International Trade is complex and often quite meticulous. The industry continues to grow more and more complex as technology advances and relationships among countries evolve. Continuous advances in technology force industry leaders to consider things they have never considered before. In 1990, world trade leaders probably were not debating where we should classify electronic waste. As the Harmonized Tariff Schedule (HTS) evolves, we long for a method of simplifying its use.
In 2016, a Thomson Reuters/KPMG survey found that 95% of respondents reported having difficulty classifying products with the HTS. Utilizing the HTS does take patience, critical thinking skills and extreme attention to detail. Categorizing products may seem like a simple process; however, when there are over 19,000 options and descriptions, it can be difficult to decide exactly where to place your “simple” jar of salsa. A few companies within the industry have decided to try and automate this tedious process with the use of artificial intelligence.
Artificial intelligence (AI) has become a top trend in seemingly every industry. From Tony Stark’s Jarvis to Amazon’s Alexa, AI went from a farfetched Sci-Fi movie plot to becoming a guest in all of our homes. In an industry with so many rules of interpretation, could AI be a viable option for classification in International Trade?
A successful type of artificial intelligence, machine learning (ML) learns to predict outcomes based on previous data sets. ML leaves room for slight flexibility, as it does not require strict programmed rules to function. The program truly learns over time and gains “experience”, just as humans do. For those bold enough to try AI in the classification process, this type of AI seems to be the “best” option to automate one of the more difficult processes within the Trade Industry.
A few barriers arise when we consider using AI for classification. HTS Classification requires the ability to justify (or at least strongly debate) your result. On the surface, it may seem like there are multiple correct classifications for a product. This is where your patience would be tested. Each section and chapter have notes that should be used to guide you in the right direction and hopefully prevent you from getting too far down the wrong path. Many chapter notes include specific exclusions that would take months or years to “teach” the AI. Once the AI recognizes these notes and exclusions, it would need to be able to explain how it arrived at the classification, citing descriptions, notes and exclusions.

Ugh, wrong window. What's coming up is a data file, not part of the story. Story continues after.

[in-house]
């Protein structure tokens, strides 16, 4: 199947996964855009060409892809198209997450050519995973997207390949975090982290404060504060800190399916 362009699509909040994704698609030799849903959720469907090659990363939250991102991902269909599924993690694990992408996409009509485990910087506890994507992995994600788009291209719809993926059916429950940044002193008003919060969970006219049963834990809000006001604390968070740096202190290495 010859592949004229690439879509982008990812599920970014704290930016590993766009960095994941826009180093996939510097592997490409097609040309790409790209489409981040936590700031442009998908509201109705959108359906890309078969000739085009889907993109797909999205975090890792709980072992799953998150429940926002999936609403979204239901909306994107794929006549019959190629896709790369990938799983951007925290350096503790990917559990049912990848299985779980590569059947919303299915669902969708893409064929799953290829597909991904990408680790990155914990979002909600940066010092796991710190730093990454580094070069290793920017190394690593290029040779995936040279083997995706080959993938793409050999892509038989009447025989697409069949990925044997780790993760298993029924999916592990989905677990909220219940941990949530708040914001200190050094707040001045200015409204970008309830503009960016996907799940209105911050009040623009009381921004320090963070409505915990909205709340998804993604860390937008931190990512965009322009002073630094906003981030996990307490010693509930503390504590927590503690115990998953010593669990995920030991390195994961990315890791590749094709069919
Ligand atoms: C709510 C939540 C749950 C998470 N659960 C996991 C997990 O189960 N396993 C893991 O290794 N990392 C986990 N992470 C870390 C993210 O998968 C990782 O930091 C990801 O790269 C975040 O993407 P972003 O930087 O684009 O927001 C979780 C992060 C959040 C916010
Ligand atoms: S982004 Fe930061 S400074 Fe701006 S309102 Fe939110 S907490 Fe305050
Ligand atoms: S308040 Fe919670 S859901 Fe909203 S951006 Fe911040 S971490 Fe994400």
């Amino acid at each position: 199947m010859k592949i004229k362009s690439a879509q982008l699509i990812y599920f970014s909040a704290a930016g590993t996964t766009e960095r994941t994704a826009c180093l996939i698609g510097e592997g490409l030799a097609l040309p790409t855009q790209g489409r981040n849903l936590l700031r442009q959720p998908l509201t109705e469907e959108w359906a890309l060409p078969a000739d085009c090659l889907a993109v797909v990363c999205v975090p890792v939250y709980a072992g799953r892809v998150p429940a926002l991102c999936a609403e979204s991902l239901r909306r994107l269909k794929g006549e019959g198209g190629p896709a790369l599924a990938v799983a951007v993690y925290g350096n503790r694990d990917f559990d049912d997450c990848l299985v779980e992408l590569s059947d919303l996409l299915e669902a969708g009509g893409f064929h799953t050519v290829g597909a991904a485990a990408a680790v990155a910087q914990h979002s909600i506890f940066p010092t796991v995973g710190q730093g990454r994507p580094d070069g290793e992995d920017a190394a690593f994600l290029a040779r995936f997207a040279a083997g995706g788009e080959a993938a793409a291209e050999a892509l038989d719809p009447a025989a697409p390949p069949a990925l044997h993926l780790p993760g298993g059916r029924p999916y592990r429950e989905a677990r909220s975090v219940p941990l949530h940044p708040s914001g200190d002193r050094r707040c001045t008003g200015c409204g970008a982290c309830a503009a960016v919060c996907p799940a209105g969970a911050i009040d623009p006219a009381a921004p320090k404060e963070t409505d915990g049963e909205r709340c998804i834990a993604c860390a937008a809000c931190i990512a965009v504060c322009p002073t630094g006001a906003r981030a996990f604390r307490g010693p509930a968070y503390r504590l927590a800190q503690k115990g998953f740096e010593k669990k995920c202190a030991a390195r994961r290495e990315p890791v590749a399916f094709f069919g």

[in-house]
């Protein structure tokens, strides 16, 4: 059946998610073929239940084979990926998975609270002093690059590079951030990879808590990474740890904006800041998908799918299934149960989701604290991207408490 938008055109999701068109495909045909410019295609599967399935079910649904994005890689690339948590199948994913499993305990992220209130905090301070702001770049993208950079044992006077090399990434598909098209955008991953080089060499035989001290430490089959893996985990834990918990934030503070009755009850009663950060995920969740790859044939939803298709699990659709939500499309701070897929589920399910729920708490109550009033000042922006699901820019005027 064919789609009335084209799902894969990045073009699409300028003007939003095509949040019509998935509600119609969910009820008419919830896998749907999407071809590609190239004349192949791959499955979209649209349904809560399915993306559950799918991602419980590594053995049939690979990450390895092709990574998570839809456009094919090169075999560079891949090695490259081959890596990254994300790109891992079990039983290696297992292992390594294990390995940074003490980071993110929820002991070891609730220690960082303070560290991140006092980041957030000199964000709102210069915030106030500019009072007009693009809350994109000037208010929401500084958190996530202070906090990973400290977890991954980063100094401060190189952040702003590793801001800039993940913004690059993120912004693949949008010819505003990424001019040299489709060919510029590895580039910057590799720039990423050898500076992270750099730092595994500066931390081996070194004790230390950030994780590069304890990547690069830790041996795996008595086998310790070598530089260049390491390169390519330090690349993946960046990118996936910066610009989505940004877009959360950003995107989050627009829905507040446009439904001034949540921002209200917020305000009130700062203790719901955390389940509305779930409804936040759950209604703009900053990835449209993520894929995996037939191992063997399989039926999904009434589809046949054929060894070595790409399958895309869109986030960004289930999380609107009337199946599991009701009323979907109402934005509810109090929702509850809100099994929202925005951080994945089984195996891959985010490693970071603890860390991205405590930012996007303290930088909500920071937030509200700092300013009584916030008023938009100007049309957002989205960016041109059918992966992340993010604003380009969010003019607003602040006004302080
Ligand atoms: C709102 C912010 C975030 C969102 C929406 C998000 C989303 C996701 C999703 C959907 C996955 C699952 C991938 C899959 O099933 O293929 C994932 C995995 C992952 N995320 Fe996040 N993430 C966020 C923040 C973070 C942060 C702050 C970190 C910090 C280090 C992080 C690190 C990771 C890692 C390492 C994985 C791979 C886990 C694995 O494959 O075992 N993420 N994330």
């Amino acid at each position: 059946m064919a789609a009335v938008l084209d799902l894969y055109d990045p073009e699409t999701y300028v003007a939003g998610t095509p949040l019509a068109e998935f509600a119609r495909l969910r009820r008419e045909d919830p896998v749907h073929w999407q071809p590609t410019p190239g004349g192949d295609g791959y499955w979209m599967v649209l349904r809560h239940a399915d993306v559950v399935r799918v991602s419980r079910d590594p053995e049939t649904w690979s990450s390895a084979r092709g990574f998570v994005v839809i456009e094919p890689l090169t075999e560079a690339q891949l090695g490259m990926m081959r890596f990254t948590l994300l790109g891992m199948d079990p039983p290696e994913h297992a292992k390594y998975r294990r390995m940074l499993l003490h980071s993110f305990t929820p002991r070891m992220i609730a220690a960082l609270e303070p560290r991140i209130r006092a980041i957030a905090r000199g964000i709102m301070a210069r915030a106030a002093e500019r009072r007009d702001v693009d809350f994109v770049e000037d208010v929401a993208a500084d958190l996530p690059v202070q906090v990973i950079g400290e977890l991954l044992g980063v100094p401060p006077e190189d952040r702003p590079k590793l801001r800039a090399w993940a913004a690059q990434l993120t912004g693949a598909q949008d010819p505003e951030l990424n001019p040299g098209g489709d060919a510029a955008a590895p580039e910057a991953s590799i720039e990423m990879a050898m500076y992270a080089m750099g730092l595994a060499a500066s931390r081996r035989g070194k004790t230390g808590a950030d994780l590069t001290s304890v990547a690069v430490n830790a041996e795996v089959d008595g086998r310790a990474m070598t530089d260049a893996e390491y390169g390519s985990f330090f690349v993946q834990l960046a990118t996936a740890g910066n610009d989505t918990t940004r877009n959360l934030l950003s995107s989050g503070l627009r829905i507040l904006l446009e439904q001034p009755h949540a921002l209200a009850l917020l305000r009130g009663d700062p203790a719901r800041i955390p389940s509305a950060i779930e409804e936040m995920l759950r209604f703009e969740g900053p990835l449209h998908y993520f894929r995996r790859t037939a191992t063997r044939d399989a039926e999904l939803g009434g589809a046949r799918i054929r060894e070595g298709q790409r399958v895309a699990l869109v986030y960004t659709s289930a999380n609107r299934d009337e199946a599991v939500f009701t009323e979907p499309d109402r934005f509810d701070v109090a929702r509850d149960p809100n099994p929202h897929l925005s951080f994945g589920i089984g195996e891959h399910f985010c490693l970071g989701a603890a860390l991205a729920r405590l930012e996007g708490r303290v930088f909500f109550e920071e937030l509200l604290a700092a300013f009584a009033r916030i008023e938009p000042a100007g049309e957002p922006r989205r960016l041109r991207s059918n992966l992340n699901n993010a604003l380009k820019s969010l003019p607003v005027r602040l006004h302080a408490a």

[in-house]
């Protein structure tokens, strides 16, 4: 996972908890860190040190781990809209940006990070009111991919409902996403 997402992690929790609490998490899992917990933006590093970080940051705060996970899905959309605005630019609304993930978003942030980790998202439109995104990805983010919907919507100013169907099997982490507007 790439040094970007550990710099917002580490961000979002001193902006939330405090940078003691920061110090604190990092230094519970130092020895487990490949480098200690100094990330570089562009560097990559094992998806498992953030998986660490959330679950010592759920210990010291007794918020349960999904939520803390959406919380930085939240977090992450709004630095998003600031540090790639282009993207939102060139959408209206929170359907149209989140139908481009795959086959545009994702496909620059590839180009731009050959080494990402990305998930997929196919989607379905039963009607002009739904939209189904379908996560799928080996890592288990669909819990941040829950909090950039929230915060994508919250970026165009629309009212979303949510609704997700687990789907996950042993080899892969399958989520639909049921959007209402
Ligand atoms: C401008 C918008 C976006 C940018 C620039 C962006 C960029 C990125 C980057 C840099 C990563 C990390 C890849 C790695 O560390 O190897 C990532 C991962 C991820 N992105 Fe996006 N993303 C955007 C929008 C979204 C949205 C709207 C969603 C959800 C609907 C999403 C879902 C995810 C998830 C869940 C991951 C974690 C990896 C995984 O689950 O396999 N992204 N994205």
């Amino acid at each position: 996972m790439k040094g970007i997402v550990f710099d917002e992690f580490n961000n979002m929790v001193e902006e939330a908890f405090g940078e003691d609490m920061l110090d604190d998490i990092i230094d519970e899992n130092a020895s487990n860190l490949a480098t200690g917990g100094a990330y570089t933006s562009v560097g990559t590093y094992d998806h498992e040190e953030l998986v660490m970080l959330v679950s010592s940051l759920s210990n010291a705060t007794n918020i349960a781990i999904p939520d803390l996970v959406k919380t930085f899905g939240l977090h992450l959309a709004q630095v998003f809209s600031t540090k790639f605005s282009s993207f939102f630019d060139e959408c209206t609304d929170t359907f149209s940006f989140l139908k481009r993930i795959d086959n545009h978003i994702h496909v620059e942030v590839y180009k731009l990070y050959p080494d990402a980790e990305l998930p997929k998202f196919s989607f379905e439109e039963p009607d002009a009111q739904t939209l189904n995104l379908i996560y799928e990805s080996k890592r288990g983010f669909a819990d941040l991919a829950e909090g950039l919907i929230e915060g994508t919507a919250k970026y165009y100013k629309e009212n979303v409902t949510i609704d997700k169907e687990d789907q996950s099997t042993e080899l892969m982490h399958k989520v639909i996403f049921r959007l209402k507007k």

Another potential concern for using AI for classification is that while the HTS is only updated every 5 years, these changes occur overnight. While humans would begin utilizing the new PDF file the next day, we would have to reteach the machine with new additions, as well as the changes to previous codes. While AI may be intelligent, it probably would not process a major tariff change overnight.
Possibly the most difficult barrier to overcome is the inability to classify based on certain descriptions. When manufacturers are developing products, providing descriptions that perfectly fit the HTS is not on their top concerns. When classifying, we recognize synonyms, typos or when a description does not provide enough information. As humans, we are able to identify what other pieces of information we may need based on the possible codes identified and the categories the part may fit into. By automating this process, we miss an opportunity to ask the right questions on the first try. For anyone who has spent time trying to navigate an automated phone tree, we would love to avoid the abundance of wasted time that occurs when we merely need to ask an agent a simple question. Fighting with the automated message system through an AI while your shipment is waiting to be imported sounds like a disaster.
As we have seen technological advances multiply beyond belief throughout the last 30 years, we know that artificial intelligence will continue to adapt and grow. While current machines may not have the capabilities to argue for or against certain rules of classification, this could certainly be where the future of the trade industry is heading. For now, we can keep our handy 99 chapters of descriptions, section notes, chapter notes and subchapter notes at the tip of our fingers online. We can look forward to the day when Jarvis may be arguing with us over where to classify Iron Man’s armor.
Have a question? Contact Jordan Perri, Allyn International.
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